Traceability and the Ecosystem

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What do companies look for to make their supply chain work effectively and efficiently? Do they turn to an ERP solution provider or to a best of breed vendor? How do retailers ensure that traceability of food safety is made easy?

Is there a common link? Yes there is and in the article below, Santosh Takoor, Industry Development Manager for Manufacturing, SAP UK will look at how an ecosystem can collaborate intelligently using either ERP or best of breed and be able to address the key issues of traceability following the new EU Food Law (178/2002).

Imagine you are a consumer shopping at one of the major supermarkets and when you get home you find a contaminated can of baked beans. How can the retailer trace this item back to the batch containing the unsafe ingredient? If they cannot then they may well have to pull the whole stock of that item throughout their supply chain.

In the first instance, the retailer would have to go back through each step of the supply chain - from the shelves to logistics service provider who will have stored and transported the goods, back to the manufacturer who made the baked beans and maybe even to the manufacturer who made the cans. For this to happen quickly and efficiently all the participants in this chain must collaborate and share common information irrespective of the IT solution you may have in place.

So, there are two issues here do you go with an ERP provider or best of breed to ensure supply chain effectiveness and how do you deal with the traceability of food safety issues?

ERP versus best of breed, a common choice to make among manufacturers and consumer products companies. Providers of ERP can offer breadth of functionality to make it all work, both internally and externally and can take collaboration to the next level. Best of breed providers may well have the depth of functionality in specific area but will most probably lack the breadth required to effectively reach outside the companies boundaries. You need to be able to drill back from a sales order right back to the goods received document and the original purchase order for that particular item. Armed with this information the manufacturer can in turn trace back from the delivery note back to the production run and eventually the original batch of ingredients under suspicion.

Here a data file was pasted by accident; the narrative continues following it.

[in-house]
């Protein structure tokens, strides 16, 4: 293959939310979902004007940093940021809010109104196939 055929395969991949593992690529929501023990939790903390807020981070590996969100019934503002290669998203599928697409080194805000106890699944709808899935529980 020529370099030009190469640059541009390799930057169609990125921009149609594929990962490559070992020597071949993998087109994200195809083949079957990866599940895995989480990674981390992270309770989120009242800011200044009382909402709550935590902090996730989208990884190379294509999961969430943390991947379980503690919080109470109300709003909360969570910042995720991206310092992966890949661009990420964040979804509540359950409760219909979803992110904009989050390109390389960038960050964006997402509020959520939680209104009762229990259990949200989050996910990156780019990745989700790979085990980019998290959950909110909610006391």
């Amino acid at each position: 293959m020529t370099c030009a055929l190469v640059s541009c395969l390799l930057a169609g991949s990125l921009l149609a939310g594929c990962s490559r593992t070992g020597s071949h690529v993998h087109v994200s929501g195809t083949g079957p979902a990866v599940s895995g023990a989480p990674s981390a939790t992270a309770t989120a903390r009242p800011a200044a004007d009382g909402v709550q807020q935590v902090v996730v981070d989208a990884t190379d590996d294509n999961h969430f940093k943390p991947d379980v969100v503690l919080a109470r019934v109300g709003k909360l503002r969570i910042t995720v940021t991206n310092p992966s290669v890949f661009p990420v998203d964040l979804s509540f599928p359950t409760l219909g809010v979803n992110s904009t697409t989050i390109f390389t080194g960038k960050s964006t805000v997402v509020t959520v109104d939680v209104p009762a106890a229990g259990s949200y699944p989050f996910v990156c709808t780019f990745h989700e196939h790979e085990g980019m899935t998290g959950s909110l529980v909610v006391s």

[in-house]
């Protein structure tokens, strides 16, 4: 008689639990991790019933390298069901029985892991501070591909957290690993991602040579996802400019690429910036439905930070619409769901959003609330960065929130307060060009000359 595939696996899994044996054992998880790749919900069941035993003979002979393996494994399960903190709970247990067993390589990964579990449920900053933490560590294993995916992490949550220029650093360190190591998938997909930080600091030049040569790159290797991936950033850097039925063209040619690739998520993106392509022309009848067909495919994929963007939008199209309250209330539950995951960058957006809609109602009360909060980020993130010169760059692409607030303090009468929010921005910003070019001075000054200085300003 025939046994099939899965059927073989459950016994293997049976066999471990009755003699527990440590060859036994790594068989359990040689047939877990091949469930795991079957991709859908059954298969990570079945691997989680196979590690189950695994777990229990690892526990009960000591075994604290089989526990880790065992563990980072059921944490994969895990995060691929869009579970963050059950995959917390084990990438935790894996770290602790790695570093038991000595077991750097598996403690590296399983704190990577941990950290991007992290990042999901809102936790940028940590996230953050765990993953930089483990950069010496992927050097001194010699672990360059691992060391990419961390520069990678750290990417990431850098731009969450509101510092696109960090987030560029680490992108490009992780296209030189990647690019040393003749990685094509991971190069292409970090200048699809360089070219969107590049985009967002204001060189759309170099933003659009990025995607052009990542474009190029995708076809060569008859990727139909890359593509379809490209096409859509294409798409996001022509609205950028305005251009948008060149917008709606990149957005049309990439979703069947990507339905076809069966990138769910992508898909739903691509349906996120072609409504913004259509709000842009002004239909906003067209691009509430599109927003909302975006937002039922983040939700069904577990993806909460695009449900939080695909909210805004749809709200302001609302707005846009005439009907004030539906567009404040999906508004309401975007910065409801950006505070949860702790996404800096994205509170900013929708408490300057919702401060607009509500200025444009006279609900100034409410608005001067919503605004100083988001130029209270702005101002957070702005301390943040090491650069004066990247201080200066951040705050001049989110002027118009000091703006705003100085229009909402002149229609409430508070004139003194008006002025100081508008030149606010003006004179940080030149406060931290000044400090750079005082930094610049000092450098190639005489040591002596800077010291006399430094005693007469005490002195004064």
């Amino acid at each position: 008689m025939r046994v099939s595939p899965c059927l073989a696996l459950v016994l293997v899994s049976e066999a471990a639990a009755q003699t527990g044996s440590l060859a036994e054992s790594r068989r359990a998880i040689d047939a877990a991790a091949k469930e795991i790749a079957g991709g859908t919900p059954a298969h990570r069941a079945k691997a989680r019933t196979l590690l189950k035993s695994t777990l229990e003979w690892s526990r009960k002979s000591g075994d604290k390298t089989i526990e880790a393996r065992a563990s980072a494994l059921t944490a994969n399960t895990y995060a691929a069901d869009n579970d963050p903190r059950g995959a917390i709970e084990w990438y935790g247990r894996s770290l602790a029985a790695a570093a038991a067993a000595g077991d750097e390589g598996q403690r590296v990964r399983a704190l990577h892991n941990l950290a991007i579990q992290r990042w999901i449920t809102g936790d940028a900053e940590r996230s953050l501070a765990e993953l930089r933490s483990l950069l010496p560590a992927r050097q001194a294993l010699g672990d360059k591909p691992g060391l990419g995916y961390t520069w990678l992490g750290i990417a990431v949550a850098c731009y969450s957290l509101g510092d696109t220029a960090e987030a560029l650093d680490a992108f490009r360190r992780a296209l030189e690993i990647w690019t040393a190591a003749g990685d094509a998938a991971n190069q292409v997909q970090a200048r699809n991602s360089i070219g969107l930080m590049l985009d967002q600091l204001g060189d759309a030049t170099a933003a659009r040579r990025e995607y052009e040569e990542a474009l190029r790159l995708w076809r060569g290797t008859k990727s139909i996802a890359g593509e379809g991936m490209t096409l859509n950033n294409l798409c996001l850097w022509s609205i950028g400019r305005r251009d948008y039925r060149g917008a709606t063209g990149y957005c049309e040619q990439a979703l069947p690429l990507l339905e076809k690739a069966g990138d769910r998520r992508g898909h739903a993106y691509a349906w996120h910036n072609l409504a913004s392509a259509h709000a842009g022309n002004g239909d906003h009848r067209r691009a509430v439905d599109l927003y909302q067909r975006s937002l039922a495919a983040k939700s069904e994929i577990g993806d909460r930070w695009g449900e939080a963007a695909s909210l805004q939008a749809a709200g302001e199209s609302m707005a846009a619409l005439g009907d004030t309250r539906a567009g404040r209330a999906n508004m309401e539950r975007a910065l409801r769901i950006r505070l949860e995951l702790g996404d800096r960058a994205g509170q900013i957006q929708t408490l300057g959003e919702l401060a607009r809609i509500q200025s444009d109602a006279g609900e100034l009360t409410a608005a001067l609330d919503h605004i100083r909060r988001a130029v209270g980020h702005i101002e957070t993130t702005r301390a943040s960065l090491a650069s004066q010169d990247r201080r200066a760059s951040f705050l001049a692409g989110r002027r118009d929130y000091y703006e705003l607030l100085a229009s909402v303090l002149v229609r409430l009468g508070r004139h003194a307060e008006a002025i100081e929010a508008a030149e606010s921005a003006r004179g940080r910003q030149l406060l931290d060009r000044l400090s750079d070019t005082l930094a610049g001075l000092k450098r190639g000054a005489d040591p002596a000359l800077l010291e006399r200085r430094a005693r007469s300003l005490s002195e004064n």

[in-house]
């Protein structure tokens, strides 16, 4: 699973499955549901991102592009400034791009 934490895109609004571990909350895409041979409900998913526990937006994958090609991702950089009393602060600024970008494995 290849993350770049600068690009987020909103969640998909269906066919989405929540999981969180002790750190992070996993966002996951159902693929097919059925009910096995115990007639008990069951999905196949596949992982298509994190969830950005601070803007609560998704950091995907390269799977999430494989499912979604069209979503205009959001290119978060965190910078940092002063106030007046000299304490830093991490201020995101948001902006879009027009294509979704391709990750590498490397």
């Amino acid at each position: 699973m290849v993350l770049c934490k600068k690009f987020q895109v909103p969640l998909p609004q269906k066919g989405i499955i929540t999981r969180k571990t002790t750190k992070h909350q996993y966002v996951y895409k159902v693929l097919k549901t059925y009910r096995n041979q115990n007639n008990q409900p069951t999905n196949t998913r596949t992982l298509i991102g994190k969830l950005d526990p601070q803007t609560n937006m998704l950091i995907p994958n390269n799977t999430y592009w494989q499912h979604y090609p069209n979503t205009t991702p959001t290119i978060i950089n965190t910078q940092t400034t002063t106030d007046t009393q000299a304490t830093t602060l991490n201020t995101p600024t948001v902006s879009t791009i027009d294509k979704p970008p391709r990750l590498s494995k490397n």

Following on from the Sudan 1 story, it is very important that companies ensure that the traceability of ingredients is easy and efficient. The new EU food law regulation (EU 178/2002 TBC) highlights the importance of protecting public health and consumers interest in relation to food and applies to all stages of production, processing and distribution of food. The whole of the ecosystem must be able to support the tracing of items from consumer to retailer, manufacturer and eventually the original producer. Then as important is the ability to trace the entire supply of the ingredient or material in question back through the supply chain in order to recall all suspect products.

How can this be done? This level of visibility through the entire collaborative supply chain of any ecosystem can only be achieved through powerful integrated application. The adoption of solutions that support an Adaptive Business Network will put companies in a strong position to respond to the unforeseen events of tomorrow. Sophisticated IT applications can help make this possible but can only do so if underpinned by a level of trust between the participants.



Santosh Takoor, joined SAP UK in 1999 initially as a Consultant and then in a pre-sales role. In his current position as Industry Development Manager, Santosh is responsible for the development of short-term tactical and long terms strategic development plans for the manufacturing industries. Prior to his time at SAP, Santosh spent two years at UBS Warburg as Financial Controller for the UK Corporate Finance business and also as Global Business Administrator. Before that, he spent seven years at KPMG where he qualified as a chartered accountant. Santosh has a B.Eng degree in electronic engineering from Kings college, London.

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